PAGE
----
Your cat’s stuffy nose might not seem like a very big deal, but it could be indicative of something serious.
There are actually lots of possible causes for this particular issue among felines. If you have noticed that your cat is all stuffed up, you’ll want to know what could be causing it.
Possible Causes of Your Cat’s Stuffy Nose
If your cat has a bacterial infection, it is probably due to something else. This could anything from a polyp in their nasal passage to a virus.
And while a stuffy nose is a common symptom, you might also notice a puss-like discharge. These infections can quickly become serious, they need to be addressed right away.
There is also a chance that your cat’s stuffy nose is due to parasites. The more time your cat spends outdoors, the more likely they are to get infected. Botfly eggs can get into the cat’s sinuses when it sniffs in the wrong place.
If your cat has a parasite infection, you might notice discharge that resembles puss. Your cat will also most likely keep rubbing their paws against their face.
These parasites require immediate treatment. Your vet can prescribe a medication to kill the parasites completely.
Your cat could have a stuffy nose because it has something that is stuck inside its nasal passage. This could be the result of your cat taking something into its nose when sniffing, and it just got stuck.
You should avoid trying to remove the foreign body yourself, but you can look up their nose with a flashlight to confirm this cause. It is important that you leave it up to your veterinarian, as they are trained to do this.
Upper Respiratory Infection
An upper respiratory infection that is caused by a virus could also be the cause of your cat’s stuffy nose. Calciviruses are among the most common culprits of these infections among cats. It is fairly normal for cats that are still very young to get URIs.
Your cat’s upper respiratory infection should clear itself up within a seven to ten days, though sometimes it takes a bit longer. If this is the case, you will also likely notice sneezing, congestion, coughing, gagging, drooling, and lack of appetite.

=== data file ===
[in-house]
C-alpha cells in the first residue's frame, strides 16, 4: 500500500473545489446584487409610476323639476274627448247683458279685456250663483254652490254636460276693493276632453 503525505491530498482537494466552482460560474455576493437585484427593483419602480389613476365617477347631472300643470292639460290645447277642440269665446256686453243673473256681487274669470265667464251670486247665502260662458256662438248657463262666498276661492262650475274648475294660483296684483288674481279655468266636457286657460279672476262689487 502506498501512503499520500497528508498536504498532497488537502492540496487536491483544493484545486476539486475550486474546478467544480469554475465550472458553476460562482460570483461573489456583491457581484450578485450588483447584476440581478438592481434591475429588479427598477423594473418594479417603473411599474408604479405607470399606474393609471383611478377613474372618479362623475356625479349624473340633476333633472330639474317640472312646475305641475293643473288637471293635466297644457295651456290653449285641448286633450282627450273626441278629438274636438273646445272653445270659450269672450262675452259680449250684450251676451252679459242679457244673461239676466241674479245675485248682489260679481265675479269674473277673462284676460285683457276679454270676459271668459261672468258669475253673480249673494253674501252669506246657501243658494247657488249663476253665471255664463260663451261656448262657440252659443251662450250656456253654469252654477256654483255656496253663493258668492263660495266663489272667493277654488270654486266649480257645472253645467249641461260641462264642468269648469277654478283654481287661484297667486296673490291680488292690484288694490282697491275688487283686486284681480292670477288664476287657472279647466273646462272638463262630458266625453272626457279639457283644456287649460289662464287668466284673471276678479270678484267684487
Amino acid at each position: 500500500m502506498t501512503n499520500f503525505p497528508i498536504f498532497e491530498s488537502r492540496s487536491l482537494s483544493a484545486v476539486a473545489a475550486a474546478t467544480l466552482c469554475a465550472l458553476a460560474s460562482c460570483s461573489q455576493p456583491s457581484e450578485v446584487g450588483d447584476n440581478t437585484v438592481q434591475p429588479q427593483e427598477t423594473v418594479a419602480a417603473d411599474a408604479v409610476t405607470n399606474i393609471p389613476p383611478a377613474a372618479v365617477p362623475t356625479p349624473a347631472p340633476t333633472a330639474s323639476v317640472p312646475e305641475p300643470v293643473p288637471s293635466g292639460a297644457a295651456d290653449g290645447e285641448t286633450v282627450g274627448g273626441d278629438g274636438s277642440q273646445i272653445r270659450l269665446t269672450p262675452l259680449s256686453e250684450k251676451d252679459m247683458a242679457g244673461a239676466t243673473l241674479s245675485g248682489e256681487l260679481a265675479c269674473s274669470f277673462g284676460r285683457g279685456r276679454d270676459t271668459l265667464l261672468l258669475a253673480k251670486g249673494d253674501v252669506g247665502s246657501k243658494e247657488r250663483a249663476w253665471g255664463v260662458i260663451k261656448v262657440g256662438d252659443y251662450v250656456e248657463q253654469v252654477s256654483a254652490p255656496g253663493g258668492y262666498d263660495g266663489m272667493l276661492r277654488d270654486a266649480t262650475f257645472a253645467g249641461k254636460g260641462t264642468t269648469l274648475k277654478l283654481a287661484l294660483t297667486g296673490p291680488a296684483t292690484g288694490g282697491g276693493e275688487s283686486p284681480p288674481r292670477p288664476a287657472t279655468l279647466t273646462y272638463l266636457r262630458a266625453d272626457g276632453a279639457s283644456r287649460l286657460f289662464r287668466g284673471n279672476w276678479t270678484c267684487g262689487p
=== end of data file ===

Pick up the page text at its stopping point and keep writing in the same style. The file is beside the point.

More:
Sometimes a cat’s nosed gets stuffed up when it has a fungal infection. You should also notice swelling of the nasal passage as well as yellow or white discharge. Some type of medication will likely be required to treat the infection. If you notice these symptoms, you should take your cat to the vet right away.
It’s always possible that your cat is suffering from allergies (it’s not just a human problem). If this is the case, you will need to identify what is triggering this reaction. Your cat could have seasonal allergies, which means they are just reacting to the change in the weather. Your vet can prescribe something to help with their allergies.
Treating Your Cat’s Stuffy Nose
There are a few things that you can do to effectively treat your cat’s stuffy nose so it isn’t quite as uncomfortable.
The Power of Steam
Sometimes putting your cat in a room that is filled up with steam can help to unclog their nasal passages. This is only the case if they do not have a foreign body stuck in their nose. Try running the shower with very hot water for several minutes. Sit in the bathroom with your cat ten minutes. This should be enough to provide your feline friend with at least some relief.
You also have the option of putting your cat in a room with a vaporizer. Consider putting some mentholated ointment in the device for extra effectiveness. This could clear up your cat’s clogged sinuses within a matter of minutes.
Clean Out Your Cat’s Nose
You should make a point of cleaning your cat’s nose each week to prevent stuffiness from becoming a problem. While this isn’t guaranteed to work, it is definitely worth doing. Just dab a cotton ball in some water and rub it over your cat’s nose. You don’t want to go deep inside their nose, as it is dangerous to do so.
See Your Veterinarian
If your cat’s stuffy nose doesn’t clear up within 3-4 days, you should make a point of seeing your vet. They will be able to come up with a definitive diagnosis. This might require taking a blood or urine sample for testing.
It is important that you find out what exactly is the cause of this issue, as it could be quite serious. The sooner you take them in to get looked at, the better your chances will be of keeping them healthy.
You should take your cat straight to the vet if you notice any signs of a bacterial or fungal infection. If the problem is a virus, it will most likely clear up on its own. Bacterial and fungal infections require medication from a vet.
- If your cat has a stuffy nose, you don’t want to simply ignore it.
- This could be a sign that your cat has a bacterial or fungal infection, which will require treatment.
- Pay attention for any pus-like or bloody discharge coming from your cat’s nose, as this is a sign of a serious problem.
- If your cat keeps rubbing their paws on their face, their stuffy nose could be due to parasites. This is much more common with outdoor cats.
- Check to make sure that there isn’t some type of foreign body that is blocking your pet’s nasal passage.
- If there is a foreign body in your cat’s nose, go to a vet to have it removed.
- Some cats develop a stuffy nose as a result of an allergic reaction.
- Make sure that you take your cat to the vet if you notice any signs of serious illness. This includes bloody discharge, vomiting, balance issues, and swelling of the face.
Welcome to my blog. My name is Anna Liutko and I´m a certified cynologist (KAU, ACW). Handler, blue cross volunteer, owner of Chinese crested kennel “Salvador Dali” and breedless friend called Fenya. “I can’t imagine my life without dogs and however I have 2 hairless dogs I totally support the idea #AdoptDontShop”.